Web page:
Continuing with excerpts from Tom's memoirs...
"…I stayed busy drawing advertising comics through Johnstone & Cushing, as well as picking up some interesting new clients, two of whom happened to be located in New Jersey. The Boy Scouts of America, headquartered in New Brunswick, became a major source of work. For them I illustrated merit badge pamphlets, equipment catalogues and a lot of other material. But the most creatively productive, joyous, and what would become my longest-running association, was with a man who, despite our being less than a two-hour drive from each other, I wouldn’t meet face-to-face for five or six years."
"Based in the southernmost part of the state, ex-journalist Harry Volk had come up with the idea of publishing stock artwork – high quality line-drawings of people and objects, generic, any-purpose illustrations and cartoons known in the trade as ‘spots’ – and in Harry’s case as ‘clip-art.’ "
"Printed on glossy stock, costing the end-user pennies, these drawings were cut-and-pasted into advertisements, brochures, newsletters appearing all over the country, even used as artwork on packaging, on TV and displayed on billboards."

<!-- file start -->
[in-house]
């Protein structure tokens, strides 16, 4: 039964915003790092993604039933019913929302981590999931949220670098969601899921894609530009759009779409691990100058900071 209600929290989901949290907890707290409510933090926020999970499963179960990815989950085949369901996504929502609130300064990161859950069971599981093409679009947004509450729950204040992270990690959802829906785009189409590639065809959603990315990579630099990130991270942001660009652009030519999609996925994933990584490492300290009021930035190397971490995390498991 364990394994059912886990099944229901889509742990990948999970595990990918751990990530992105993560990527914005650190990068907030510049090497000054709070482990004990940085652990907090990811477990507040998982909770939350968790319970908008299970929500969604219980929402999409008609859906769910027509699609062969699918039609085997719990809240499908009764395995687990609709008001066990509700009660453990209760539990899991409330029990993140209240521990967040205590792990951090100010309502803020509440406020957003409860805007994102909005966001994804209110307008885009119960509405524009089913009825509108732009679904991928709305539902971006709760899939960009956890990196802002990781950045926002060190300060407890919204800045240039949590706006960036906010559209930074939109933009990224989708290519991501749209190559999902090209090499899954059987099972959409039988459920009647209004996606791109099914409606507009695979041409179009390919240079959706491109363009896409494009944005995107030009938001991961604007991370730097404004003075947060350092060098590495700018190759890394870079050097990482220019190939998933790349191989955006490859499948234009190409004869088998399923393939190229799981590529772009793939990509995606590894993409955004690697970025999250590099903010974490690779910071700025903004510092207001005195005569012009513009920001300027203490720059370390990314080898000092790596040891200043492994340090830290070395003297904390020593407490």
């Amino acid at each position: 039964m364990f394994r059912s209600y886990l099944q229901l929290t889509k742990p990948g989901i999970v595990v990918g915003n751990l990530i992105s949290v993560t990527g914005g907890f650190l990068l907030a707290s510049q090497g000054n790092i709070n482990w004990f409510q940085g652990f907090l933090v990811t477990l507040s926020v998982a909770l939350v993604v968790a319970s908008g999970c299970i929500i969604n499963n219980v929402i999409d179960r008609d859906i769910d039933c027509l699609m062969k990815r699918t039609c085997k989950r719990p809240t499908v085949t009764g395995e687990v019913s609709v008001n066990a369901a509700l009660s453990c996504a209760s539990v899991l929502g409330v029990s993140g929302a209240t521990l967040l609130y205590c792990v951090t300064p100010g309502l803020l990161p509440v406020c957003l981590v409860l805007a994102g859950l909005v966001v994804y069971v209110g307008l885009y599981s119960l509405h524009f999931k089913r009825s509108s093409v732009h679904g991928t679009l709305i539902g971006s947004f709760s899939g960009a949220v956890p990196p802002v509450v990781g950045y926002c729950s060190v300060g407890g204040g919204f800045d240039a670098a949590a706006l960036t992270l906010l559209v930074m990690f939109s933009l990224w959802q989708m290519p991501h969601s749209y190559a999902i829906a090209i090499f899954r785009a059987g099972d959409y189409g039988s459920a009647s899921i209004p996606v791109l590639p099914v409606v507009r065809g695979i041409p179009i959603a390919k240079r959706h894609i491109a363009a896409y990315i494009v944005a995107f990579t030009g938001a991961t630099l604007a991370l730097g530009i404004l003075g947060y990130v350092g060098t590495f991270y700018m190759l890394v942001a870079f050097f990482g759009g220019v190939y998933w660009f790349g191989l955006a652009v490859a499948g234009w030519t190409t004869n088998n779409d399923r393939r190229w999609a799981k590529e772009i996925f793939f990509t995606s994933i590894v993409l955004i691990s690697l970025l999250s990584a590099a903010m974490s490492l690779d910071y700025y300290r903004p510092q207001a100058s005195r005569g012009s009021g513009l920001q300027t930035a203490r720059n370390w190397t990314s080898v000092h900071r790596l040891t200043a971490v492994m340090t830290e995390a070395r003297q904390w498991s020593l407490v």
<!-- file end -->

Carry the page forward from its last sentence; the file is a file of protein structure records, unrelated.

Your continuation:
"For years the Volk Clipbooks of Line Art were ubiquitous, a presence in the art departments of virtually every non-major ad agency, house-organ and art service in the US."
"Harry became my favorite client, both as a person and because of the creative freedom he gave me. This came about after his first few specific assignments of, say, a woman smiling as she clutches a fistful of paper money, or a man at the wheel of his car, grinning or worried or whatever."
"From then on, Harry would simply tell me he needed various numbers of spots for one or another of his clipbooks, on this or that subject. I could then decide what I’d draw and, without showing him pencil sketches, I’d rendering them with any kind of even marginally reproducible line, from ink to pencil, charcoal or crayon, and send Harry the finished art."
"I became his star illustrator, and because of the broad, even international exposure my drawings got, a lot more work came my way. I cannot come close to counting the times over the next fifteen years that I’d open a magazine or newspaper, change TV channels, receive a pamphlet, or pass a signboard, and unexpectedly see one or more of my Volk drawings."
"With all of it, largely out of curiosity I learned more and more about how the business side of advertising worked. Which resulted, I suppose inevitably, in my becoming something of a pain-in-the-ass at Johnstone & Cushing, and eventually alienated me from the larger arena of cartoonists and illustrators in general."
*Jim Amash conducted an excellent and very thorough interview with Tom Sawyer in Alter Ego #77, which is still available from the publisher.
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